AAS Nova 28 Sep 2021, 16:00 UTC Typically thought of as stars that didn’t quite make it, brown dwarfs are a class of object without enough mass to undergo hydrogen fusion like other main-sequence stars, but heavy enough to fuse deuterium, differentiating them from their gas giant planet cousins. With faint spectra and complex evolutionary tracks, uncovering the properties of a brown dwarf can be much more challenging than your typical star or planet, particularly if the brown dwarf does not have a companion to help determine its age and mass.
Starts With a Bang! 27 Sep 2021, 14:03 UTC Even with all the recent impacts we’ve seen, it might be more “foe” than “friend” to us.
Universe Today 26 Sep 2021, 23:26 UTC The search for planets beyond our Solar System has grown immensely during the past few decades. To date, 4,521 extrasolar planets have been confirmed in 3,353 systems, with an additional 7,761 candidates awaiting confirmation. With so many distant worlds available for study (and improved instruments and methods), the process of exoplanet studies has been slowly transitioning away from discovery towards characterization. For example, a team of international scientists recently showed how combining data from multiple observatories allowed them to reveal the structure and composition of an exoplanet’s upper atmosphere. The exoplanet in question is WASP-127b, a “hot Saturn” that orbits a Sun-like star located about 525 light-years away. These findings preview how astronomers will characterize exoplanet atmospheres and determine if they are conducive to life as we know it. The research paper that describes their findings appeared in the December 2020 issue of Astronomy and Astrophysics. It was also the subject of a presentation made during the recent Europlanet Science Congress (EPSC) 2021, a virtual conference from September 13th to 24th, 2021. During the presentation, lead author Dr. Romain Allart showed how combining data from space-based, and ground-based telescopes detected clouds in WASP-127b’s upper atmosphere and measured their altitudes with ...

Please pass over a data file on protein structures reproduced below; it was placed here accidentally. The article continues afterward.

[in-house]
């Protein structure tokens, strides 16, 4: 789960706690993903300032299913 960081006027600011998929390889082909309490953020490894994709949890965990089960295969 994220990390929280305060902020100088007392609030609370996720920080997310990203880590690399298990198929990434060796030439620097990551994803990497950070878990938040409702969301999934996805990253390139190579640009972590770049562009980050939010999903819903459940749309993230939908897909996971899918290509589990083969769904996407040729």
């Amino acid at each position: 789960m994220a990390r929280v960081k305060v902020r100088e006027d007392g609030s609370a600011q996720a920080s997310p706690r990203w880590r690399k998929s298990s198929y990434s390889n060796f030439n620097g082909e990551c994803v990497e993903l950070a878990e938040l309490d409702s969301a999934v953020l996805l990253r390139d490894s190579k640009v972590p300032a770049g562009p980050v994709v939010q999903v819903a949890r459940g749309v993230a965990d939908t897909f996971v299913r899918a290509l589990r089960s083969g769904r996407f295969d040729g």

Centauri Dreams 24 Sep 2021, 16:23 UTC A ‘hot Saturn’ with a difference, that’s WASP-127b. Although it’s 525 light years away, we’ve learned a surprising amount about the planet’s atmosphere. Details come via the ongoing Europlanet Science Congress 2021, now being held virtually for pandemic reasons, at which Romain Allart (iREx/Université de Montréal and Université de Genève) spoke this week.
ESO Blog 24 Sep 2021, 10:00 UTC As Carl Sagan put it, “we are all made of star stuff”. But what is the star stuff made up of? A team of astronomers has recently measured for the very first time the composition of the gas flowing between the stars in the Milky Way. The research, which used archive data from ESO’s Very Large Telescope (VLT) and Hubble Space Telescope observations, reveals that this “interstellar medium” is not well mixed, as previously assumed. Instead, different amounts of chemical elements are spread in different areas much like a swirl of milk in a cup of coffee. The star stuff that we are made of is not well stirred in our galactic neighbourhood, but why?